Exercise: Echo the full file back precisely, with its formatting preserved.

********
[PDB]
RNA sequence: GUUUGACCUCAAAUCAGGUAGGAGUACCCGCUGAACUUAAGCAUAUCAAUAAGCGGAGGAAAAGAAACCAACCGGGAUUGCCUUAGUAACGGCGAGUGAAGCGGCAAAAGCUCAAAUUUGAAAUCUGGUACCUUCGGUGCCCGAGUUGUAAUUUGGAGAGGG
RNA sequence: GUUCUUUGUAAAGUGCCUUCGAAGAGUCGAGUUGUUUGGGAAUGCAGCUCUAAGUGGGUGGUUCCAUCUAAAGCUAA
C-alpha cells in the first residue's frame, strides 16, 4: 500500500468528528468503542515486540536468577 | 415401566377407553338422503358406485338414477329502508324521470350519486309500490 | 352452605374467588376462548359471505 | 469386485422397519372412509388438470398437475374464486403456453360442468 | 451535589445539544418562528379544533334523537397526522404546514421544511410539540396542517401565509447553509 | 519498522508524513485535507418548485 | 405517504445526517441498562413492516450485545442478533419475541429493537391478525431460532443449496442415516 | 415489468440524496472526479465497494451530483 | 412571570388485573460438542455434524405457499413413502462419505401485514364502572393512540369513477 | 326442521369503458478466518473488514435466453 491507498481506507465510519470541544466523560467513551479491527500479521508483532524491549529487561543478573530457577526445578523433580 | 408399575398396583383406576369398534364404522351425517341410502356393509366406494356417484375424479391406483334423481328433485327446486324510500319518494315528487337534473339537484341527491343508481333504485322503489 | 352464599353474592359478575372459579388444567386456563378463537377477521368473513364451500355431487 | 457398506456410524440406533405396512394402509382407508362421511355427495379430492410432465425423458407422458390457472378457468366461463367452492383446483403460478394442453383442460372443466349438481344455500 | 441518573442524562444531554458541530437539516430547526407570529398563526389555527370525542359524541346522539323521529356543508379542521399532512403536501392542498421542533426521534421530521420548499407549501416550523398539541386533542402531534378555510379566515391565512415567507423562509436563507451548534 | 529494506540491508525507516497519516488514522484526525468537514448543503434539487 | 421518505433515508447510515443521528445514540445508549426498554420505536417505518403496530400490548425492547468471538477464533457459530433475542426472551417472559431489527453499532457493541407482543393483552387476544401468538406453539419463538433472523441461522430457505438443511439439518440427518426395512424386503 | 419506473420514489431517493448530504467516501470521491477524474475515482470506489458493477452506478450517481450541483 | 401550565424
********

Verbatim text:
[PDB]
RNA sequence: GUUUGACCUCAAAUCAGGUAGGAGUACCCGCUGAACUUAAGCAUAUCAAUAAGCGGAGGAAAAGAAACCAACCGGGAUUGCCUUAGUAACGGCGAGUGAAGCGGCAAAAGCUCAAAUUUGAAAUCUGGUACCUUCGGUGCCCGAGUUGUAAUUUGGAGAGGG
RNA sequence: GUUCUUUGUAAAGUGCCUUCGAAGAGUCGAGUUGUUUGGGAAUGCAGCUCUAAGUGGGUGGUUCCAUCUAAAGCUAA
C-alpha cells in the first residue's frame, strides 16, 4: 500500500468528528468503542515486540536468577 | 415401566377407553338422503358406485338414477329502508324521470350519486309500490 | 352452605374467588376462548359471505 | 469386485422397519372412509388438470398437475374464486403456453360442468 | 451535589445539544418562528379544533334523537397526522404546514421544511410539540396542517401565509447553509 | 519498522508524513485535507418548485 | 405517504445526517441498562413492516450485545442478533419475541429493537391478525431460532443449496442415516 | 415489468440524496472526479465497494451530483 | 412571570388485573460438542455434524405457499413413502462419505401485514364502572393512540369513477 | 326442521369503458478466518473488514435466453 491507498481506507465510519470541544466523560467513551479491527500479521508483532524491549529487561543478573530457577526445578523433580 | 408399575398396583383406576369398534364404522351425517341410502356393509366406494356417484375424479391406483334423481328433485327446486324510500319518494315528487337534473339537484341527491343508481333504485322503489 | 352464599353474592359478575372459579388444567386456563378463537377477521368473513364451500355431487 | 457398506456410524440406533405396512394402509382407508362421511355427495379430492410432465425423458407422458390457472378457468366461463367452492383446483403460478394442453383442460372443466349438481344455500 | 441518573442524562444531554458541530437539516430547526407570529398563526389555527370525542359524541346522539323521529356543508379542521399532512403536501392542498421542533426521534421530521420548499407549501416550523398539541386533542402531534378555510379566515391565512415567507423562509436563507451548534 | 529494506540491508525507516497519516488514522484526525468537514448543503434539487 | 421518505433515508447510515443521528445514540445508549426498554420505536417505518403496530400490548425492547468471538477464533457459530433475542426472551417472559431489527453499532457493541407482543393483552387476544401468538406453539419463538433472523441461522430457505438443511439439518440427518426395512424386503 | 419506473420514489431517493448530504467516501470521491477524474475515482470506489458493477452506478450517481450541483 | 401550565424